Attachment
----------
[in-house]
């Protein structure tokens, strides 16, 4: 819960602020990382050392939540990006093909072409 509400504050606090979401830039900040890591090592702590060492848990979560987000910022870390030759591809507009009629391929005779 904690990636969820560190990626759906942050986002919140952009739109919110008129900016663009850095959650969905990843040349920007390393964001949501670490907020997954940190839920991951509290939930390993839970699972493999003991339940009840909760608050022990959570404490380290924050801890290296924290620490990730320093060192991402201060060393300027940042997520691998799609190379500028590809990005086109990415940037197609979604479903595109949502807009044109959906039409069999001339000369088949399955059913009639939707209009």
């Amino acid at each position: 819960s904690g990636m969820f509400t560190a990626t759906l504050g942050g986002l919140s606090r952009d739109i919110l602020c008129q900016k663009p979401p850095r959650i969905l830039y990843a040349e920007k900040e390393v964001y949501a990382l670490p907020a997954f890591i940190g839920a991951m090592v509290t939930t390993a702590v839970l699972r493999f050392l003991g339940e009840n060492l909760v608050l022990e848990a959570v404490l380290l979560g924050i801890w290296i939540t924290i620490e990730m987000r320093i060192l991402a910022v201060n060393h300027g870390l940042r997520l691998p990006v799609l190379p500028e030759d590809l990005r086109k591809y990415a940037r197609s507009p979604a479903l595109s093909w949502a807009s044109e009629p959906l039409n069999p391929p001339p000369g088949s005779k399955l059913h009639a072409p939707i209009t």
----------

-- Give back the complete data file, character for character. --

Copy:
[in-house]
């Protein structure tokens, strides 16, 4: 819960602020990382050392939540990006093909072409 509400504050606090979401830039900040890591090592702590060492848990979560987000910022870390030759591809507009009629391929005779 904690990636969820560190990626759906942050986002919140952009739109919110008129900016663009850095959650969905990843040349920007390393964001949501670490907020997954940190839920991951509290939930390993839970699972493999003991339940009840909760608050022990959570404490380290924050801890290296924290620490990730320093060192991402201060060393300027940042997520691998799609190379500028590809990005086109990415940037197609979604479903595109949502807009044109959906039409069999001339000369088949399955059913009639939707209009």
């Amino acid at each position: 819960s904690g990636m969820f509400t560190a990626t759906l504050g942050g986002l919140s606090r952009d739109i919110l602020c008129q900016k663009p979401p850095r959650i969905l830039y990843a040349e920007k900040e390393v964001y949501a990382l670490p907020a997954f890591i940190g839920a991951m090592v509290t939930t390993a702590v839970l699972r493999f050392l003991g339940e009840n060492l909760v608050l022990e848990a959570v404490l380290l979560g924050i801890w290296i939540t924290i620490e990730m987000r320093i060192l991402a910022v201060n060393h300027g870390l940042r997520l691998p990006v799609l190379p500028e030759d590809l990005r086109k591809y990415a940037r197609s507009p979604a479903l595109s093909w949502a807009s044109e009629p959906l039409n069999p391929p001339p000369g088949s005779k399955l059913h009639a072409p939707i209009t």